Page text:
Those in Washington State suffering a mental health crisis now have few options. As a result, governments at all levels are increasing spending on mental health services. More patients will be transferred from the state’s leading mental institutions to those in smaller facilities.
Emerald City Enhanced Services opened a new facility in response to the growing need for mental health services outside of the overcrowded Western State Hospital.
Destry Witt, the center’s developer, claims that the facility’s long-term care services are 50% cheaper than in Western states. “We know there’s a lot of people in Western State Hospital that need to be moved elsewhere,” Witt said.
The state has nine other facilities, like Emerald City’s Lakewood outpost. According to Witt, the tenth will arrive in January if all goes as planned. To help those needing mental health care, the corporation has allocated $14 million to turn a medical park in Tacoma into a state-of-the-art campus.
Residents there can remain for up to two years as they become sober from dr*gs or overcome their mental health issues. “It’s very much residential, but it’s also a medical facility,” said Witt. It’s not a midway house, that’s for sure.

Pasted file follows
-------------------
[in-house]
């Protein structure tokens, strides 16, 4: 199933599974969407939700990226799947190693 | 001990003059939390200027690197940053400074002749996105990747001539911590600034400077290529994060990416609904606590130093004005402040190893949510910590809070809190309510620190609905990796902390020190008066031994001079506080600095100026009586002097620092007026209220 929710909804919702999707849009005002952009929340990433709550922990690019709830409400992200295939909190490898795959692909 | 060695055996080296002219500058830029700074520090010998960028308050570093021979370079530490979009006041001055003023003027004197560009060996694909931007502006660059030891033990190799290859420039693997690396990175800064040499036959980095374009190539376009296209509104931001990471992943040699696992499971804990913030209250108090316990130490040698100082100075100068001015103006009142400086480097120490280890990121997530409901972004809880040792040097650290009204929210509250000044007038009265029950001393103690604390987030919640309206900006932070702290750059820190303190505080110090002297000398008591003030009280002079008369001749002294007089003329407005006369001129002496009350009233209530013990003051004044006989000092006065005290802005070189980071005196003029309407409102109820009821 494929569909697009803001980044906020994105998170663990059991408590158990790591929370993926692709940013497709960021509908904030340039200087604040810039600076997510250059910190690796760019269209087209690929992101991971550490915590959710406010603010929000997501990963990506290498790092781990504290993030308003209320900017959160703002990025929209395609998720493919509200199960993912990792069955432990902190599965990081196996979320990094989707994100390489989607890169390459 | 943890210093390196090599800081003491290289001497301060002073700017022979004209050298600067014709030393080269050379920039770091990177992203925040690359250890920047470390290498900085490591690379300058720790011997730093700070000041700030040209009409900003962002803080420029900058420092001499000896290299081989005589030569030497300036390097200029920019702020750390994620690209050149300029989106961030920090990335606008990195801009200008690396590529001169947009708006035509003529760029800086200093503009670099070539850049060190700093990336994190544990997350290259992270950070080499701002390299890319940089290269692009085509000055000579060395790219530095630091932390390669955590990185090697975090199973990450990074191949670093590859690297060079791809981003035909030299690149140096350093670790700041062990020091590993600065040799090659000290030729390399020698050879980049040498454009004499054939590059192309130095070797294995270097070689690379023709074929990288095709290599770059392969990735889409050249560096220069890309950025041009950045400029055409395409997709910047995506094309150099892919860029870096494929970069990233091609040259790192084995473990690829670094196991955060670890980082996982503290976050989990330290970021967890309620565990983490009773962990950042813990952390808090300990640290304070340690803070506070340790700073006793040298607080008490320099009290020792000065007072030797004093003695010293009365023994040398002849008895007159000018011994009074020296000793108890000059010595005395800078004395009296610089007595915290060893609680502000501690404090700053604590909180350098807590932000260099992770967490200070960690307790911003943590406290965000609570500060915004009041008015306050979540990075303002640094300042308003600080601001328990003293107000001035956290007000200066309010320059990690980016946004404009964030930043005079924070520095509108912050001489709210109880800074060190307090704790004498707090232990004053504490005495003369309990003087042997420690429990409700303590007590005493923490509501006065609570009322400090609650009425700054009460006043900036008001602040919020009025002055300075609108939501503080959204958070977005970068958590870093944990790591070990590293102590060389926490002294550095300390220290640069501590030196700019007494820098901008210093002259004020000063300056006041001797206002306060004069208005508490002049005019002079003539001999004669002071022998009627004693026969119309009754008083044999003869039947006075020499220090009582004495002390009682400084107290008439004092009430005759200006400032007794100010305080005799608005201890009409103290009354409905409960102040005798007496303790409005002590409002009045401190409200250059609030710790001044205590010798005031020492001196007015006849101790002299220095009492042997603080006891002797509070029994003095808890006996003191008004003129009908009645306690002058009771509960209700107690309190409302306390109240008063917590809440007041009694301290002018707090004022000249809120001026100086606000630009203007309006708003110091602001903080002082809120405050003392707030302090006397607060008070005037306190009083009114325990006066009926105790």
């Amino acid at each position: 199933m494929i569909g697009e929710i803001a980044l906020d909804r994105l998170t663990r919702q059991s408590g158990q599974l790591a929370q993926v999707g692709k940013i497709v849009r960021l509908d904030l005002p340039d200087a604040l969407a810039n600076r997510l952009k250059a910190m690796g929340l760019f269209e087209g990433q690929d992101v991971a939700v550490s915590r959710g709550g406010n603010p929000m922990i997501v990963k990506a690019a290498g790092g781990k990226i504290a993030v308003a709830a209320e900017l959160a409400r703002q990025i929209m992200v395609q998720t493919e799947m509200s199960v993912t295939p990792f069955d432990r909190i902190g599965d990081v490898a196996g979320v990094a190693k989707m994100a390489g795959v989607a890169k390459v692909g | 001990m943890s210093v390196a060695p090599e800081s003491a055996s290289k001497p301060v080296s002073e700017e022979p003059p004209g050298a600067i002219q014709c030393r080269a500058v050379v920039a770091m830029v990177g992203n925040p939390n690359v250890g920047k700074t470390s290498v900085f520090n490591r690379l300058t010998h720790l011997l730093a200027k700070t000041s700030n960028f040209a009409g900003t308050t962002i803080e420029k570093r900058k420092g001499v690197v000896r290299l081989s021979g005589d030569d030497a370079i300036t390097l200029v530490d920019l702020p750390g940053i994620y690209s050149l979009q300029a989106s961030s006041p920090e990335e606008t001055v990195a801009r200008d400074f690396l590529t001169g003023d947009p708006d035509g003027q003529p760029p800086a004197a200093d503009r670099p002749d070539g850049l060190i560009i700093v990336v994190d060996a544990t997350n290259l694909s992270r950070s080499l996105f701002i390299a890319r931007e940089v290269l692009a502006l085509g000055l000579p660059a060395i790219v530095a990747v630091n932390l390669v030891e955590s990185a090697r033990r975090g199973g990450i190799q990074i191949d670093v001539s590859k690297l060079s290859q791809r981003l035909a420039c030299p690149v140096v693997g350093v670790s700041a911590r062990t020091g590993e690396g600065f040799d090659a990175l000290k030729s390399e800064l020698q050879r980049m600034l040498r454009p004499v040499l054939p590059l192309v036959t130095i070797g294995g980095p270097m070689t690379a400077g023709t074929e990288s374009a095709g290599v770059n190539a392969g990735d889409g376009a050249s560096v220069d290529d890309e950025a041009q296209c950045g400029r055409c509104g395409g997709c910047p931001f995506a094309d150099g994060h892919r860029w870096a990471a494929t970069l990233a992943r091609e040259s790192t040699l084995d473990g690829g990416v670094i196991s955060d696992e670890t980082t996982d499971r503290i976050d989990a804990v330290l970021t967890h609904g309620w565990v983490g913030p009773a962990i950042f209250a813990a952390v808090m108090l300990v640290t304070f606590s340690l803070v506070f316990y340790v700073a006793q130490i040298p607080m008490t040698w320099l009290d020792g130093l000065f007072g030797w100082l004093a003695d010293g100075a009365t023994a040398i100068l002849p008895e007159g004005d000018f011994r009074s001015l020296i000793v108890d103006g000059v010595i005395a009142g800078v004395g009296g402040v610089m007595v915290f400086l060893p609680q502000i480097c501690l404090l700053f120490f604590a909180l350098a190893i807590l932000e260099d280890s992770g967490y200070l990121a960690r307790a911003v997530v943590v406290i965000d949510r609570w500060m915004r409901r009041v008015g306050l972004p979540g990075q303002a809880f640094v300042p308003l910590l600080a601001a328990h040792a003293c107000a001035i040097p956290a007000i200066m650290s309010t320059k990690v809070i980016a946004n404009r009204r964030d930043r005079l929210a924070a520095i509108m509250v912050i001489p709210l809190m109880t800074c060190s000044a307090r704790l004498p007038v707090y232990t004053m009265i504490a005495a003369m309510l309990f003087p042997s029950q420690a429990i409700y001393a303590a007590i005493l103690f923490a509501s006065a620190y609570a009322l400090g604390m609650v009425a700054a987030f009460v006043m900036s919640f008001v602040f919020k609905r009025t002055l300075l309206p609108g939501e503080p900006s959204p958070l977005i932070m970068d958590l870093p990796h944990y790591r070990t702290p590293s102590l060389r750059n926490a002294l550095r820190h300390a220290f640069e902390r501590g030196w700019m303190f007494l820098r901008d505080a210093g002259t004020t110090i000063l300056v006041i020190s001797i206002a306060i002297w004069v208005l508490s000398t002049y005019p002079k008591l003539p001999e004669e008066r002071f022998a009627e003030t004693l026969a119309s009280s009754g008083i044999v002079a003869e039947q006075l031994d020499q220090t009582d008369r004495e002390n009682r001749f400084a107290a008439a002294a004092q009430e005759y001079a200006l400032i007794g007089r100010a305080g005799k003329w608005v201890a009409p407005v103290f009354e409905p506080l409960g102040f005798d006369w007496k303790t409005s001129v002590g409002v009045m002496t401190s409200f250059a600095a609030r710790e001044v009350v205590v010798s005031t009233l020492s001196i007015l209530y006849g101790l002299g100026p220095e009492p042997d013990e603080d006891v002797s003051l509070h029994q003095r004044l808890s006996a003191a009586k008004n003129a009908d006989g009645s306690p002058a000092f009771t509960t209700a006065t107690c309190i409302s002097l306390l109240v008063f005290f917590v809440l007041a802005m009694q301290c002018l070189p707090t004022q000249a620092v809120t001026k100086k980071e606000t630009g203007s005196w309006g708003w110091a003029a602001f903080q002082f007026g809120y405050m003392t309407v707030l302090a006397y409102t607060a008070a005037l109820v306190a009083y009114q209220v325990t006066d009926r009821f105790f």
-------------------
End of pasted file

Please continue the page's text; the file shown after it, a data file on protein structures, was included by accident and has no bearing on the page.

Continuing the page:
Last week, five additional crisis centers in the King County area were approved for financing. A person experiencing a mental health crisis may walk into one of these facilities without a referral from a doctor or proof of insurance coverage rather than traveling to a hospital.
Here’s what you need to know now about recent events in Washington State:
- Washington Attorney General Bob Ferguson is ‘exploring’ Governorship.
- Inslee Proposes a Special Session to Toughen Dr*g Possession Punishments.
King County Councilmember Reagan Dunn will determine the services’ scope and the sites for future crisis centers. “What’s happened is our emergency rooms, and mental health facilities have become the only places where law enforcement or family members can deliver somebody in crisis,” said Dunn.
Dunn is concerned with finding a location in an industrial zone far from any schools but accessible by public transportation. Witt cites accessibility to public transportation as a factor in his decision to move his business to Tacoma.
“We want to be in places where we think the community would be receptive to that,” Witt added. “There are going to be issues that are going to be uncomfortable for neighbors. It’s just the nature of the business.”
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